Today marks the 800th anniversary of the signing of the Magna Carta. There are articles about this everywhere, but for those who have managed to miss them, the Magna Carta was a charter originally signed (or rather, sealed) by King John, which set in stone certain fundamental rights of law, and limited the power of the King so that he was no longer above the law. This was a radical move, and in fact, the charter was signed under a certain amount of duress, nobody stood by its commitments, and it was quickly annulled by the Pope… Still, it had great symbolic as well as practical value, and after John’s death in 1216 it was rewritten several times, was part of a treaty in 1217, and in 1297 it became part of England’s statute law. It is considered to be one of the foundations of our legal system.
Disclaimer: I’ve never studied law, so do not expect great legal insights from this post. On the other hand, I did major in medieval history, so if you find history intensely boring (how can this be?), you might want to skip the next three paragraphs. I promise we’ll get to the politics/law stuff after that.
Anyway, the fun thing about the Magna Carta, at least for me, is that while most people who have heard of it think of it as being a great big document that underpins the legal system, an awful lot of it is really about 13th century politics. Most people reading this blog are not, I imagine, terribly exercised over the fate of the Welsh hostages or the Scots princesses (unless, like me, they read a lot of Sharon Penman at an impressionable age), nor do most of us care very much whether the English church – by which, of course, I mean the Catholic church in England – has free elections. I also doubt that most of us find ourselves lying awake at night worrying about scutage, or knight’s service. Moreover, while I am personally quite curious as to the nature of the ‘evil customs relating to forests and warrens’, not to mention the proper handling of ‘forest offences’, they are probably no longer in need of immediate and urgent investigation. (Hands up all those who saw ‘forest offences’ and ‘King John’ and immediately thought ‘Robin Hood’. Alas, despite the delicious coincidence, this really isn’t a Robin Hood reference in real life. It turns out you can’t believe everything you see on Dr Who…)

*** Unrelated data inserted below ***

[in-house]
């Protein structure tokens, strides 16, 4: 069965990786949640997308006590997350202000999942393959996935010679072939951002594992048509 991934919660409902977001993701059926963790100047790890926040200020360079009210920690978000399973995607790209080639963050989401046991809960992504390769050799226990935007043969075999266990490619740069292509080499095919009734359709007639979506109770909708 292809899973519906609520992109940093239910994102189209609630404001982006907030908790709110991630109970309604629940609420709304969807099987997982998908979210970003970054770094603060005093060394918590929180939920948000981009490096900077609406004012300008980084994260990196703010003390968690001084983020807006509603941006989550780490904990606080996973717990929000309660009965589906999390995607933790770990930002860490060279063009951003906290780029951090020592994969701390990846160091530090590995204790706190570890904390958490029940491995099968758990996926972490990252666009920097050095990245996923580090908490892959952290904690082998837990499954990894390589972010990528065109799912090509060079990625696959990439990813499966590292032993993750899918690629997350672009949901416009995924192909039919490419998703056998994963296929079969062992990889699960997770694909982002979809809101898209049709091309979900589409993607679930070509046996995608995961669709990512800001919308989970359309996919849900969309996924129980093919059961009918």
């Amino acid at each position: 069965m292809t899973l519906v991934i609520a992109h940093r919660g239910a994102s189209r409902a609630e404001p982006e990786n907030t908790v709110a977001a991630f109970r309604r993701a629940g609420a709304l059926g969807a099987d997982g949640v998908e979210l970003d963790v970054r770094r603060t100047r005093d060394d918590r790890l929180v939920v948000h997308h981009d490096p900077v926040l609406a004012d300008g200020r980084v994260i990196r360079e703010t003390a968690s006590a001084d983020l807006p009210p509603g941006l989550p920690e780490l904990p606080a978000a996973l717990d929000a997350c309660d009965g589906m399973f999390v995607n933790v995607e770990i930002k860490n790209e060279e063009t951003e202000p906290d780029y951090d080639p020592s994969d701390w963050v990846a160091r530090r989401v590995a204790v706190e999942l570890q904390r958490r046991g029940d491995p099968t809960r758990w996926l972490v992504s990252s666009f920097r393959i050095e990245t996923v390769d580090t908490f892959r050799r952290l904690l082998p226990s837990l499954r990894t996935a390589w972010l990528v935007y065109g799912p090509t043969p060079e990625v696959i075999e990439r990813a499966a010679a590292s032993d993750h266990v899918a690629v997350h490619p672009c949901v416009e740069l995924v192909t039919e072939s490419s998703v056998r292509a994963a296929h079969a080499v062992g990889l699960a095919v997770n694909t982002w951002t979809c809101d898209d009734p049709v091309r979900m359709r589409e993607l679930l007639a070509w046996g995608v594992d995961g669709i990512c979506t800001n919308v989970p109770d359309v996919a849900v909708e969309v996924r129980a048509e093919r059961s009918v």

Then there are the clauses which, while serving a judicial rather than a political purpose, deal with matters that have become less relevant, or which reflect a very different worldview. There are, for example, several clauses in the Magna Carta about the rights and duties of guardianship of orphaned minors, which were obviously highly important in an era when death in young adulthood was common – but while a number of the principles are still in place today, they are in much less common use. For those worrying about housing affordability, I recommend to your attention Clause 25, which establishes that rents on the land should never increase. It’s almost impossible to imagine how that would affect our capitalist economic system. As a woman, it’s nice to read in this Great Charter that if widowed, I should have immediate access to my dowry and could not be forced into a second marriage, but less pleasing to learn that I don’t count as a credible witness or someone who can bring suit, except in the case of my husband’s death. I think I shall forgo my non-existent dowry for the sake of legal personhood, thank you. And, knowing how John’s elder brother Richard I felt about the Jews, I’m pleased and slightly surprised to see that debts to Jews are apparently to be treated the same way as debts to non-Jews.
While this document is far too steeped in feudal rights to be considered remotely egalitarian, I think you can discern in it the beginnings of a move towards treating people in a more equal fashion. Even if they are (and I realise that this will be shocking to some) Welsh.
I’ve just lost everyone who isn’t a history geek, haven’t I?
Anyway, in between these rather specific and sometimes outdated clauses, there are, in fact, a number of important clauses that really are central to our concept of law – and that are actually a little hair-raising if you consider that they were evidently put in place to correct things that were actually happening.
Here are some of my favourites: